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Surprisingly Addictive

  • Aug 11, 2010
When Castlevania Symphony of the Night debuted in 1997, it was hailed as one of the best Playstation games out there and one of the best 2D side scrollers of all time.  It changed the series by giving you a more Metroid style game.  Something that was actually quite appreciated at the time for a series that seemed to be getting a little stale.  Unfortunately it's the only Metroidvania we've ever seen on a console.  With 3D becoming important no Castlevania dared to do the sidescroller thing again.  All those Metroidvania (or Castleroid, if you prefer) type games went to the GBA.  So with Harmony of Despair it's actually quite surprising that a console game is doing Castlevania in the Metroid style (most of the console games are 3D).  Harmony of Despair isn't quite the game you think it is, however.  It's very different. 

There's not much story to Harmony of Despair.  All the game does is pit you in several different maps, usually with a target that's clearly defined that you have to go to and slay.  You can one of several different heroes from previous 2D outings.  There's Alucard (Symphony of the Night) Soma (Aria of Sorrow, Dawn of Sorrow), Shanoa (Order of Ecclesia), Johnathan Morris (Portrait of Ruin) as well as Charlotte (also from Portrait of Ruin).  Each of them play very similar to how they do in the actual games.  For example, Alucard has his transformations and spells while Shanoa can absorb glyphs, etc. 

The object in each map is to find the target and eliminate it.  It seems simple enough, but the game actually is set up that each castle map is flooded with enemies and treasures.  And it's tempting to explore as you would one of those 2D Castlevania games, but you've actually got a time limit of 30 minutes.  That doesn't mean you can't explore.  It just means that you have to mind your time.  It shouldn't take you 30 minutes to find your target and eliminate it.  On the other hand, if you want to find all the goodies that'll take a decent chunk of time.  Luckily, Harmony of Despair actually has multiplayer.  And several people can hop on at once and explore the layout of each level together, farming for items and killing enemies.  It's strangely addictive and there are even moments when you'll need to team up with others to find treasures.  Granted, you'll all start at different areas of the Castle, but it's not hard to meet up and if you play your cards right you'll be able to help others get to your location.  You can zoom the map in and out (enough to view the whole Castle or your immediate location).  Once you begin playing Harmony of Despair with friends, it's hard to imagine playing the game any other way.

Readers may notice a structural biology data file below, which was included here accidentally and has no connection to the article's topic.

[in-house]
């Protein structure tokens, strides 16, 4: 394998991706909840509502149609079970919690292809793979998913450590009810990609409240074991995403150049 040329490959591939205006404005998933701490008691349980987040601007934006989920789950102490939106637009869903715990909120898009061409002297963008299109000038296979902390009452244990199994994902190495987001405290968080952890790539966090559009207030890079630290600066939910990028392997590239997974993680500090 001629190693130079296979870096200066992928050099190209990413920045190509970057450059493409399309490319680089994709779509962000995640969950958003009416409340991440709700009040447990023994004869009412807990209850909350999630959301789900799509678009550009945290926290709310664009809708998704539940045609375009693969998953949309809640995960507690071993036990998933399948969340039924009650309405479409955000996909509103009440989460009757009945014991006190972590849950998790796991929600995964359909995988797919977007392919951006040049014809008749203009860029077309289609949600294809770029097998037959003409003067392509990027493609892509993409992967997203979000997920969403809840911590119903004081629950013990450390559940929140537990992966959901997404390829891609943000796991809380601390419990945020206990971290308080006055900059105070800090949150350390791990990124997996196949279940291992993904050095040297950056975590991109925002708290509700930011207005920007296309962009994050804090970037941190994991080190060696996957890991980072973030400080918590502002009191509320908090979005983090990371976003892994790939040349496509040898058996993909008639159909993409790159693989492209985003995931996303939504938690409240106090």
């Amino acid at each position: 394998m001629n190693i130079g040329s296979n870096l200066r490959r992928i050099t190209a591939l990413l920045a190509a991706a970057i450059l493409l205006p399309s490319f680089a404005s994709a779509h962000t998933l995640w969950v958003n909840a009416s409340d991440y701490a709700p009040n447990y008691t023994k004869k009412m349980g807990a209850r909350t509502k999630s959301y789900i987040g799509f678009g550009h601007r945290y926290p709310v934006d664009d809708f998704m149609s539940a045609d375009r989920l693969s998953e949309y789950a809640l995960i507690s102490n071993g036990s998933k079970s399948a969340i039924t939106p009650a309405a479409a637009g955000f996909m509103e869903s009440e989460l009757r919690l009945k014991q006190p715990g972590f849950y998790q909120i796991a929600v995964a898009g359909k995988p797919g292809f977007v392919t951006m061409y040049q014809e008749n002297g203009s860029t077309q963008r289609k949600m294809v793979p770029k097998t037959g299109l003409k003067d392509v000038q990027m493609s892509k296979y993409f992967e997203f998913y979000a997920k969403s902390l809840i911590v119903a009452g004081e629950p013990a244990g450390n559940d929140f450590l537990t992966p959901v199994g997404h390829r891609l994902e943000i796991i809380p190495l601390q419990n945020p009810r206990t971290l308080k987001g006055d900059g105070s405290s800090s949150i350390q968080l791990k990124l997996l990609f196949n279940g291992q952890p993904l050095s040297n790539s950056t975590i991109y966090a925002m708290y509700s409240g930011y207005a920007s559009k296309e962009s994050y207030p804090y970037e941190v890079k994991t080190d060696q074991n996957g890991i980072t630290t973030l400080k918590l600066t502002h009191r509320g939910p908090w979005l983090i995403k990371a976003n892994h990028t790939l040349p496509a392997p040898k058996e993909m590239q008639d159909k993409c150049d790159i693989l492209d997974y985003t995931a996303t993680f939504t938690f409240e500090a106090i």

There are some small nitpicks with Harmony of Despair.  In the first place, the game got rid of the level up element found within most of the 2D games from Symphony of the Night onward.  This isn't too bad, but it means that the only means of getting stronger is to farm the levels and find weapons and items that will potentially help you out.  Likewise, everything is in real time.  There's no pausing (because it's going to be primarily an online affair--buddies can play together on XBOXLive) but you also can't just equip an item any time you want.  You'll have to find a book and open a special menu to do it.  The clock NEVER stops ticking so make your decisions fast.

Lastly, for those who aren't that experienced with Castlevania, it's going to be a hard experience.  Harmony of Despair isn't afraid to really punish players.  Even expert Castlevania fans will find Harmony of Despair to be quite a challenge from time to time.

As far as level design goes, however, each Castle just feels as though they pulled a ton of different pieces from each of the 2D games.  Some portions of the castle feel as though you've stepped into Dawn of Sorrow while others might feel like you've stepped into Portrait of Ruin.  Each o the "targets" in each level are also from previous titles and they pretty much act in the same fashion.  In some ways this seems a little lazy.  Some halls and corridors just look like they didn't try to do anything new or original with them.  The design can feel lazy from time to time as a result.  On the other hand, it's really just a fun game to play.

The soundtrack is comprised of mixed tunes from previous outings.  This is nothing new for a Castlevania game to do.  And the remixes sound well, given a more rock and roll kind of beat rather than the typical orchestral soundtracks you may be used to hearing from some games. If there's one thing Castlevania Harmony of Despair definitely does right, it's give you that feeling that you are, indeed, playing an arcade game.  It's fast paced, ridiculously populated and a tough challenge.  If you're unfamiliar with Castlevania, you're apt to die several times.  Even with the help of friends.

Castlevania: Harmony of Despair is far from being the best Castlevania in the series.  It's not exactly the traditional Castlevania standard set by Symphony of the Night, but it's most certainly a well constructed game for what you're getting.  Players will find that this is a tough challenge but a fun experience nevertheless.  If you're a die-hard Castlevania fan, particularly of Symphony of the Night as well as the GBA and DS outings, this is worth your time.

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August 28, 2010
Hey, Sean...just looking through your game reviews to get more tips on how to write one LOL! Gosh, you are really thorough....nice!
About the reviewer
Sean A. Rhodes ()
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I'm a more analytical person. I believe that the purpose of the review is not for me to give you my opinion but for me to give you an analysis and help you decide if you want to get it. If you reading … more
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